Natalie Perman is a writer and editor. A past Foyle Young Poet, her poems appear in The White Review, The London Magazine and bath magg. An alumna of Genesis Jewish Book Week’s Emerging Writers’ Programme, she is currently working on her debut collection while studying a Master’s in Modern Languages.

Originally from Manchester, Oliver Cooney is a 20-year-old Linguistics student and current president of the Cambridge University Poetry and Prose society. In 2022, his poem ‘Lovely’ was published in the St John’s poetry pamphlet, which he performed alongside other poems at the St John’s donor’s tea and May Ball.

Daniel Clark writes to explore and escape the climate crisis. Nominated for Best Small Fictions and Best Microfiction awards, he performed vegan poetry at COP26 and co-edits Briefly Zine. Originally from West Yorkshire, he now lives in Cambridge.

Chloe Elliott is a writer based in York. She is a winner of the 2022 New Poets Prize for her debut pamphlet Encyclopaedia. In 2020, she won the Gold Creative Future Writers’ Award. Her writing features in Poetry Birmingham Literary Journal, bath magg, Magma, The North and Strix amongst others.

Leo Kang lives in West Yorkshire. His poems have been published in Oxford Magazine, Rust and Moth, COUNTERCLOCK, and others. In 2022, he won the Tower Poetry Competition and was a Foyle Young Poet. He is currently studying English at the University of Cambridge.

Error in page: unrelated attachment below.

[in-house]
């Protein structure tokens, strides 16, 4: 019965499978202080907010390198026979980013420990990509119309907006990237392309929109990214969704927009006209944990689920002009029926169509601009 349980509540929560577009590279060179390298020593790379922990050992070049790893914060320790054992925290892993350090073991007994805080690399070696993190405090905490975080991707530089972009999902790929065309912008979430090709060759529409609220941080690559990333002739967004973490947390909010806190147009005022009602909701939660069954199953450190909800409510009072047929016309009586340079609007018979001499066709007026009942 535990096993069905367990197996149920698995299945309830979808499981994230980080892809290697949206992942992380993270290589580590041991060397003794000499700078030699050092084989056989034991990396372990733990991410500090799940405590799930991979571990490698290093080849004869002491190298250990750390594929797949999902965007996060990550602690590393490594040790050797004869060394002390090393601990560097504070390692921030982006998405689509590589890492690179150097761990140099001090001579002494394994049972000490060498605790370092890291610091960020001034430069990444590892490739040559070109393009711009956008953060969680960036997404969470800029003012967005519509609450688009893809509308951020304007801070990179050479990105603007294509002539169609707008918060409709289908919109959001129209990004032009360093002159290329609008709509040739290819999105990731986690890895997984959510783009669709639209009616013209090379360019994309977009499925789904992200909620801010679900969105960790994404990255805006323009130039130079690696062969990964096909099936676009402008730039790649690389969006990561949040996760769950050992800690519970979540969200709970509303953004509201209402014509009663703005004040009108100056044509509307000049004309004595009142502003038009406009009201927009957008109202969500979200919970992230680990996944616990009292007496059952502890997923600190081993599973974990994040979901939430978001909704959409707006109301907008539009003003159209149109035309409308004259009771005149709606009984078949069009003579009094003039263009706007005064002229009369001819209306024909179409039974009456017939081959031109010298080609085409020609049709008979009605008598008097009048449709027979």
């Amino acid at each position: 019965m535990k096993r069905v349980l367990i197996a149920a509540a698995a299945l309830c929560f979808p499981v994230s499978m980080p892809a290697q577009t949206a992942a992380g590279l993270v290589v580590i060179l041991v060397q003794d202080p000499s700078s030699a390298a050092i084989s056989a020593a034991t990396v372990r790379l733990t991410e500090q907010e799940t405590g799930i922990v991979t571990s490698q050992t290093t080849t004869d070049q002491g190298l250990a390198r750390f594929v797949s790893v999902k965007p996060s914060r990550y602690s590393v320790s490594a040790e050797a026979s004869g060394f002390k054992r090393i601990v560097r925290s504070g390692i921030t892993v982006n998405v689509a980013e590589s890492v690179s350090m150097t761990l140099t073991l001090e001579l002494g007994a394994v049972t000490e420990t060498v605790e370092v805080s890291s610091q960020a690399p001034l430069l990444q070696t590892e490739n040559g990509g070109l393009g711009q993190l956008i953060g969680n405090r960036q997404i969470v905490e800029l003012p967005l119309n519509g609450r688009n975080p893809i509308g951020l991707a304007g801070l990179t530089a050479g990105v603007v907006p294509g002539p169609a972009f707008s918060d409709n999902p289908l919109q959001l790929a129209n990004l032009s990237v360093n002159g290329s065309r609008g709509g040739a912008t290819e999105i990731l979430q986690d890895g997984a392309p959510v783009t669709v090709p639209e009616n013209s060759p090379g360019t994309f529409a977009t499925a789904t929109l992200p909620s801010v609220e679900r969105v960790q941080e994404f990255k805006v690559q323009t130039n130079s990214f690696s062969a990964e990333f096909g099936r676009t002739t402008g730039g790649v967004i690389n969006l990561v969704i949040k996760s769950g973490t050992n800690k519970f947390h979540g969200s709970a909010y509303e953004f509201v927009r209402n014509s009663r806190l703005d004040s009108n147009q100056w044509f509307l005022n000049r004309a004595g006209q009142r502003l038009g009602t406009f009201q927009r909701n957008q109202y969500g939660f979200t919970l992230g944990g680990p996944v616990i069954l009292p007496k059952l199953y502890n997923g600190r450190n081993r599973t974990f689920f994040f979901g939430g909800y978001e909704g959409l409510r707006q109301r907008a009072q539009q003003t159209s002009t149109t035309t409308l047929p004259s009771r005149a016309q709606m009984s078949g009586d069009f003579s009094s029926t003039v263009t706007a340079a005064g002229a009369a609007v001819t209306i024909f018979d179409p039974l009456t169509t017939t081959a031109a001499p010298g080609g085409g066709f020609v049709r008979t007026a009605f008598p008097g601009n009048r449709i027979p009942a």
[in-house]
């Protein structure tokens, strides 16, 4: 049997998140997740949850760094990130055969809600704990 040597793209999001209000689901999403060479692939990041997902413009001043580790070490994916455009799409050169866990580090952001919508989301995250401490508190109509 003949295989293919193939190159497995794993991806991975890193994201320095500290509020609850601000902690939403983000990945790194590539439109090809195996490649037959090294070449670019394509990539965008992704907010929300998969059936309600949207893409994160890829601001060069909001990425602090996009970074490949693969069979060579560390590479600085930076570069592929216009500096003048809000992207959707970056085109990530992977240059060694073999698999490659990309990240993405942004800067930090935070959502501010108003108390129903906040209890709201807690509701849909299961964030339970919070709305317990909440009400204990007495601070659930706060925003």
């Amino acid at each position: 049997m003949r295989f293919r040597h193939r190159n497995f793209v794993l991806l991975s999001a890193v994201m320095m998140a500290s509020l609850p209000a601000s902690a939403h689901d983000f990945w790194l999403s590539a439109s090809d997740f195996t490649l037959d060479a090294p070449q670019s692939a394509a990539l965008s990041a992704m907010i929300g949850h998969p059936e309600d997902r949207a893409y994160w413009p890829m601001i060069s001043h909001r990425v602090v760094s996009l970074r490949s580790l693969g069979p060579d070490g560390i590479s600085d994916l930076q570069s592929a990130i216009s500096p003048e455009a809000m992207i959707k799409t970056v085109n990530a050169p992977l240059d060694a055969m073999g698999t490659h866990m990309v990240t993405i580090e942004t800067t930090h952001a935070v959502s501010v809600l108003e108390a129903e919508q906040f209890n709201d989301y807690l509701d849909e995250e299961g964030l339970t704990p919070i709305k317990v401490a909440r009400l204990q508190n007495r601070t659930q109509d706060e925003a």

Urussa Malik is an emerging writer for theatre, film and poetry, poetry critic and translator. She has written reviews for Wasafiri and Modern Poetry in Translation, as well as short plays which have been performed at Oldham Coliseum. She works freelance in the heritage sector and is a trustee for Bradford Producing Hub, an arts funding organisation.

Sinead O’Reilly is studying English and Creative Writing at Queen’s University Belfast. They are a Foyle Young Poet and their work has been included in the Irish Times, Cypher’s Magazine, Impossible Archetype and on RTE’s Sunday Miscellany.

Godelieve de Bree is a Dutch-American writer living in London. She has had her work published by Tate and was a member of the 22/23 Roundhouse Collective. She can be found at @godelievedebree on Twitter.